CAP remains one of the most significant infectious diseases, with a huge impact on both individuals and healthcare systems. In the US alone, there are 5.6 million cases a year, with more than 1 million requiring hospitalization and over 55,000 deaths. While the mortality for ambulatory patients is less than 1%, this rises steeply to approximately 12% for those requiring hospitalization and approaches 40% for those admitted to ICU. The economic impact of this has been estimated at $12 billion annually, highlighting the need for developing and maintaining optimal antimicrobial regimens. Emeritus Prof. Mandell presented an overview of the current situation regarding the best therapeutic strategies for CAP patients.
Using recommendations based on IDSA/ATS guidelines, Prof. Mandell reported that optimal treatment depends on classifying patients into subgroups based on likely pathogens and severity of disease. For those who were previously healthy, with no antibiotics taken within the previous 3 months, the most common bacterial pathogen remains S. pneumoniae or Mycoplasma spp. These patients can be managed with either a macrolide or doxycycline.
While fluoroquinolones are very effective for these patients, Prof. Mandell recommended that they be used for managing more serious disease, such as those patients with comorbidities or those who have used an antimicrobial within the last 3 months. Such patients should be treated with fluoroquinolone monotherapy (usually levofloxacin 750 mg once daily) or, if they had received a fluoroquinolone in the past 3 months, Prof. Mandell would use a β-lactam plus a macrolide. In regions with a high rate of high-level MRSP, a fluoroquinolone or a β-lactam plus macrolide regimen should be considered.
For CAP patients requiring hospital admission, but not to ICU, Prof. Mandell recommended monotherapy with a respiratory fluoroquinolone, which has advantages in terms of providing once-daily therapy, with most US centers using levofloxacin 750 mg. Another option in these patients is a β-lactam plus a macrolide.
For CAP patients requiring ICU admission, aggressive combination therapy is recommended. If there is no risk of P. aeruginosa, a β-lactam (cefotaxime, ceftriaxone, or ampicillin-sulbactam) plus either a fluoroquinolone or azithromycin is recommended. However, if Pseudomonas is a concern, the patient requires double coverage with an antipneumococcal, antipseudomonal β-lactam such as piperacillin/tazobactam or meropenem, together with 750 mg levofloxacin. Where community-acquired methicillin-resistant S. aureus (CA-MRSA) is a possibility, linezolid or vancomycin can be added.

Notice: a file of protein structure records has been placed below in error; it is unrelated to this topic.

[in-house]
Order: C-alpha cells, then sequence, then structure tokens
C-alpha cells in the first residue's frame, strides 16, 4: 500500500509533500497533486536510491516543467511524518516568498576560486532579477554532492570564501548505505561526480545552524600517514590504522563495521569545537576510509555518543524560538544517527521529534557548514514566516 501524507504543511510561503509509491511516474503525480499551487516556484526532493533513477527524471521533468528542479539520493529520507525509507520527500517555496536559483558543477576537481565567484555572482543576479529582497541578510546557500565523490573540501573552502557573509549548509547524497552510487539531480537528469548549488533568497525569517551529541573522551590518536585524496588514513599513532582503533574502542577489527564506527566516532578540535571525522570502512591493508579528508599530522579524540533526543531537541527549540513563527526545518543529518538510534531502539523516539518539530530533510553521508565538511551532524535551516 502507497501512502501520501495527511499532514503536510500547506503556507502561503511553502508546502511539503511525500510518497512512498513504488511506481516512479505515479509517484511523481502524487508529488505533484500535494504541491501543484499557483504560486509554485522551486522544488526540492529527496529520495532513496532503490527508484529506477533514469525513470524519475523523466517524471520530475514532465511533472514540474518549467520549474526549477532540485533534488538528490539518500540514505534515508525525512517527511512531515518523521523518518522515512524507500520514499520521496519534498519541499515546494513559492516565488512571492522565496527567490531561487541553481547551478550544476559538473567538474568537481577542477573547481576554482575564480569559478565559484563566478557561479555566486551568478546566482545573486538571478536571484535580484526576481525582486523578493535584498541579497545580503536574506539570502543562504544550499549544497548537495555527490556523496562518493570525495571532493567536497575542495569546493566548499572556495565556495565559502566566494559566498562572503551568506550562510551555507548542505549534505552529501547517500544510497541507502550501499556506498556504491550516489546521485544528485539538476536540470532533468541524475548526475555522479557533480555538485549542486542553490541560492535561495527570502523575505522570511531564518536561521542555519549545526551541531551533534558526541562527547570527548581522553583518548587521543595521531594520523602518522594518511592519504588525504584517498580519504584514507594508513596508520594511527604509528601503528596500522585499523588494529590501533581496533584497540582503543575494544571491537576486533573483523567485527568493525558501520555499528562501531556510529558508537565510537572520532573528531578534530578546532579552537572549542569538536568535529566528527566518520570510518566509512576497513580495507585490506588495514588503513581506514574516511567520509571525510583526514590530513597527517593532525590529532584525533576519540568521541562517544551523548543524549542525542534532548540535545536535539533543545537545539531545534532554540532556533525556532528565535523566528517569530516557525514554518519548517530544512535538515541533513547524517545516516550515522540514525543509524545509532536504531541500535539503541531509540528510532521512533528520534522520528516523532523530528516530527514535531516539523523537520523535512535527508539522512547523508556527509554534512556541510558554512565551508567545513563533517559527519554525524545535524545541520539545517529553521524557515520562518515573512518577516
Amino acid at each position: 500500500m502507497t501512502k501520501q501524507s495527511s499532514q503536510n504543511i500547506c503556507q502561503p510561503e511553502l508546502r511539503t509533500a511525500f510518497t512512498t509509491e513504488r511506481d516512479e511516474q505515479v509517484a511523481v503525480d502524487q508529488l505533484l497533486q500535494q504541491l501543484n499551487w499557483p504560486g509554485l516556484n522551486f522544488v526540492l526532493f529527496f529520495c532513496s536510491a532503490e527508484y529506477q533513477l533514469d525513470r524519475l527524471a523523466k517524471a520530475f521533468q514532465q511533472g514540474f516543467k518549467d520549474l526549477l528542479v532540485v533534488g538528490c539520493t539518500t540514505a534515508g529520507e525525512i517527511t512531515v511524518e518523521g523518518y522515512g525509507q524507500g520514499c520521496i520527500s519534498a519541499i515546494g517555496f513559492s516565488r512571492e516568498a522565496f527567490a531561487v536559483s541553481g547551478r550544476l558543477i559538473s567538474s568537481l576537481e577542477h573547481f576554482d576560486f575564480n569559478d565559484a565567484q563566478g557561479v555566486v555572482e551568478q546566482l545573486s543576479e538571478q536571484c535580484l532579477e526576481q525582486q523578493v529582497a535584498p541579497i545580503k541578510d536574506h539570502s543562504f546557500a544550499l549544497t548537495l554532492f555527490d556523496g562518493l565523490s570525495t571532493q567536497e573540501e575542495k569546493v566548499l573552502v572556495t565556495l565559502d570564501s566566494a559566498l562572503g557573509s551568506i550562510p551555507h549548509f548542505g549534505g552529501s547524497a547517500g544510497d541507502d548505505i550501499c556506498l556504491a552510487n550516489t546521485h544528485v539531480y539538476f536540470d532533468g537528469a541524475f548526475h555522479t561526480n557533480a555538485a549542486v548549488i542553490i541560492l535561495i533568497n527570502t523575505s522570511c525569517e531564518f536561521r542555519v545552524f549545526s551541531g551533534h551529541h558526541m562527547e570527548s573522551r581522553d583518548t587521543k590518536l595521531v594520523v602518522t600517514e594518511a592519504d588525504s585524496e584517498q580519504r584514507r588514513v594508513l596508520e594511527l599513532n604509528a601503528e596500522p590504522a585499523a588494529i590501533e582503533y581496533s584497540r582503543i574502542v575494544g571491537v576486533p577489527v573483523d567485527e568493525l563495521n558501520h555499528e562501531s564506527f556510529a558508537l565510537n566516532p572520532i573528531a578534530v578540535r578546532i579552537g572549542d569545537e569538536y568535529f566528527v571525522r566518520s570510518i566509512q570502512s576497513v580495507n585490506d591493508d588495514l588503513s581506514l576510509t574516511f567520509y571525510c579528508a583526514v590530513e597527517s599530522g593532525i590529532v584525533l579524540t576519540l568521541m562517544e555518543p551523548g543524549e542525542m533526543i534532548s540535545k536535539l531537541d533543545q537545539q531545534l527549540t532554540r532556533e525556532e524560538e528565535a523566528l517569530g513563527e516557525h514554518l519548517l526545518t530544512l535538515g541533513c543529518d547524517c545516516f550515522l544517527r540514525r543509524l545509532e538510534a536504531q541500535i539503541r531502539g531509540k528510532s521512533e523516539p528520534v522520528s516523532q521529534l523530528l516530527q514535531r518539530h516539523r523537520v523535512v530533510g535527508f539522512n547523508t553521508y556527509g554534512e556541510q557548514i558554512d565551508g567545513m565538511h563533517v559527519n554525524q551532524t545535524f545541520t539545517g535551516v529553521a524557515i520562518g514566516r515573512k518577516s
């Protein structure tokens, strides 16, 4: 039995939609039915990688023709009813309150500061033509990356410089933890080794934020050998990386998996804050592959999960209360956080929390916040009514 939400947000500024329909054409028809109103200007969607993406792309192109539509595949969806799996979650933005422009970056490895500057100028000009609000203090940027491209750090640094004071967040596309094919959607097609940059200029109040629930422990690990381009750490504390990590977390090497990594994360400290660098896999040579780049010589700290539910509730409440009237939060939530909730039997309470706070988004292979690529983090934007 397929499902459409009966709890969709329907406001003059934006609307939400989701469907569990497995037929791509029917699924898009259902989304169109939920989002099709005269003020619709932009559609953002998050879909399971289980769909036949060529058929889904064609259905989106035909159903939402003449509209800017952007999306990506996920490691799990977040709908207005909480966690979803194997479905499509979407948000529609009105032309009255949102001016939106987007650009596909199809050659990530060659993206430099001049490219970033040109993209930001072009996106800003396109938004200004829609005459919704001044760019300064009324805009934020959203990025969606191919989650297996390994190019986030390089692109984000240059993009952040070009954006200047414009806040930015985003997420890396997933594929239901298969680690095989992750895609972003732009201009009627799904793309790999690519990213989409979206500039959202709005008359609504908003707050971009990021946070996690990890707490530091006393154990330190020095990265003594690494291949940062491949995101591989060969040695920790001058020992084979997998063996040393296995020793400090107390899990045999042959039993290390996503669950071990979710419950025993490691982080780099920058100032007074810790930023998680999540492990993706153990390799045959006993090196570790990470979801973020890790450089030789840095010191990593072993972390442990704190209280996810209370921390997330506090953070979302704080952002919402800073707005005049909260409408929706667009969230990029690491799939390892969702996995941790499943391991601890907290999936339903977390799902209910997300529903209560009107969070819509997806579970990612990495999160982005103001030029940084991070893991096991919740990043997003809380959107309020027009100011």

It is important that the optimal duration of therapy is given and this depends on the initial response, severity of disease and likely pathogen. Well-designed studies have shown that uncomplicated CAP in outpatients can be treated with 5 days of 750 mg levofloxacin. In patients with severe CAP or with serious comorbidities, treatment can be given for 8 to 10 days and 2 weeks of treatment can be given to patients with CAP caused by P. aeruginosa or S. aureus if bacteremia is documented.
Prof. Mandell reported on a meta-analysis of CAP treatment, which compared macrolides or β-lactams with oral fluoroquinolones. Results confirmed that newer fluoroquinolones were associated with a therapeutic benefit compared with alternative treatments (1). Prof. Mandell also reported on results of 6 randomized controlled trials comparing levofloxacin with combination therapy in hospitalized CAP patients (Table). He stressed that levofloxacin monotherapy was as effective as combination therapy in these moderate to severe CAP patients.
Further results from a retrospective study using a large hospitalized CAP database supported the use of levofloxacin in CAP. This study compared levofloxacin and moxifloxacin and showed that initial treatment with levofloxacin 750 mg IV was associated with a significantly shorter duration of hospital stay compared with moxifloxacin 400 mg IV. Prof. Mandell noted that the shorter duration of hospital stay associated with levofloxacin is likely to result in improved patient and economic outcomes (2).
Prof. Mandell concluded that levofloxacin possesses significant advantages in the treatment of CAP. It can be given both orally and parenterally with an easy switch between the 2 forms of administration. It is prescribed as a once-daily regimen, possesses excellent bioavailability and achieves high concentrations in the alveolar macrophages and epithelial lining fluid. Levofloxacin also provides good Pseudomonas coverage and has maintained relatively stable susceptibility levels over the past 20 years, with associated excellent clinical efficacy and safety results confirmed in a large number of trials.
(1) Salkind AR, et al. Ann Pharmacother 2002; 36: 1938-43.
(2) Schein J, et al. Curr Med Res Opin 2008; 24: 895-906.